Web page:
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12 January 2015 Edition

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Milltown Cemetery, rich in people’s lives

Tom Hartley’s latest book in his series, History of Belfast, Written in Stone

• Tom Hartley speaks at an Easter commemoration in Milltown

Buried in Milltown are members of the British crown forces as well as republican activists. The author is a man with a strong republican background and it is to his credit that he treats all those buried there their stories with the utmost of respect.

GRAVEYARDS are history books in their own right, repositories of information and knowledge that informs the searcher and sheds light on times past. Belfast historian Tom Hartley’s new book on Milltown Cemetery reiterates that point, as did RTÉ’s recently-aired and acclaimed documentary on Glasnevin Cemetery, One Million Dubliners, featuring former An Phoblacht columnist, the late Shane Mac Thomáis.

In west Belfast’s Milltown Cemetery it could be argued, with real justification, that every blade of grass in the 150-year-old burial ground has its particular story to tell and can make its own claim on one of the many, many historical happenings connected with the place.

As publishers Blackstaff Press proclaim:

“Mill workers, labourers, clergy, Italian immigrants, victims of the Blitz, soldiers of the First and Second World Wars, political activists, IRA Volunteers, republicans, victims of ‘The Troubles” – Milltown’s graves are a historical record of the social, religious and political life of Belfast over two centuries.”

I’m someone who visits Milltown on a regular basis, mostly as a tour guide with the republican ex-prisoners’ organisation, Coiste na n-Iarchimí. Tom Hartley’s meticulous approach to research and cross-referencing has produced a masterpiece.


Buried in Milltown are members of the British crown forces as well as republican activists. The author is a man with a strong republican background and it is to his credit that he treats all those buried there their stories with the utmost of respect.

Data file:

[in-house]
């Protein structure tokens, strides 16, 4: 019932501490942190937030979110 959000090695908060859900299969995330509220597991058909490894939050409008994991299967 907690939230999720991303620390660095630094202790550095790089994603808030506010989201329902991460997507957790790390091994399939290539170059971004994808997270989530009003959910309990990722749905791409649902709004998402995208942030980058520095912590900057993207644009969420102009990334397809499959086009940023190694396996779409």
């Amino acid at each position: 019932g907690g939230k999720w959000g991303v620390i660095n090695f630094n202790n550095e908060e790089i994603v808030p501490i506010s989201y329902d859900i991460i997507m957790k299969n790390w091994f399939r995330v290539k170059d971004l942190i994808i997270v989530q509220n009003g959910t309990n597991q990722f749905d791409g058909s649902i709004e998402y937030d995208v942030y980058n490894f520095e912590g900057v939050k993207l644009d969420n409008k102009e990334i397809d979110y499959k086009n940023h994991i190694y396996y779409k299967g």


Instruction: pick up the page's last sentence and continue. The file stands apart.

The irony that sees RIC members, killed by the IRA and buried close to IRA Volunteers who were killed in action through the years before and after partition, is part of Milltown’s historical tapestry that Hartley captures brilliantly.

One of those ironies captures the tale of Volunteer Tom Williams convicted and hanged for  the killing of RUC Constable Patrick Murphy in 1942.

Murphy was buried in Milltown but it would be almost 60 years before Tom Williams’s remains, buried in the in Crumlin Road Prison, would be exhumed and reinterred in a family plot in 2000.

As Hartley points out: “Here the complexity of our history cannot go unnoticed.”

What the book also brings to the reader is the bloody reality of our history. The author highlights the story of the unionist pogroms of the 1920s – pogroms that were repeated down through the decades until the 1960s, when the burnings of Dover Street, Percy Street and Conway Street (all the way up to Bombay Street) brought nationalists to a point of no return and fuelled a resistance that brought Stormont crashing down and to where we are now.

Hartley also tells the story of Winifred Carney, describing her socialism and commitment to James Connolly before telling of her marriage to UVF man George McBride (he includes very detailed explanatory information on McBride and the UVF).


Such additional information and detail is an added bonus which fill in gaps in people’s knowledge, the story of the Fenian William Harbinson being a case in point for me.

Harbinson’s memory is marked on the McKelvey/Harbinson plot.

From Ballinderry, County Antrim, Harbinson served in the British Army but left. He was active in the Fenian movement and arrested on a number of occasions, the last being in 1867.

While awaiting trial in Crumlin Road Prison in September of that year, he died when an aneurysm ruptured. He was 36 years old.     

In telling the story of Milltown, Hartley is at pains to point out that “the vast majority of people buried in Milltown are ordinary people but they lived through extraordinary times  [they are] the mill workers, weavers and labourers of the working class”.

Alongside them are buried the priests and nuns who were part of the community and as Belfast’s Catholic population grew through the 19th and 20th centuries the influence of the Catholic Church grew with it.

Of the clergy buried in Milltown, the name of Fr Alec Reid stands out – a man of immense dignity and sincerity whose efforts in the pursuit of peace mark him out as a true champion of the people. His grave is in the Redemptorist Plot, located beside the Republican Plot. 

In writing this book and telling the story of Milltown in this companion volume to his study of Belfast City Cemetery, Tom Hartley has chronicled the story of Belfast through its politics and the experiences of its people – the artists, the musicians, the architects and the sports people.

Milltown holds the graves of the famous and the not-so-famous but each grave tells a story. That Hartley has brought so many of those stories together, weaving them with our political and social history with such success, is a remarkable achievement.

The History of Belfast, Written in Stone: Milltown Cemetery, by Tom Hartley, is published by Blackstaff Press. Price £12.99.


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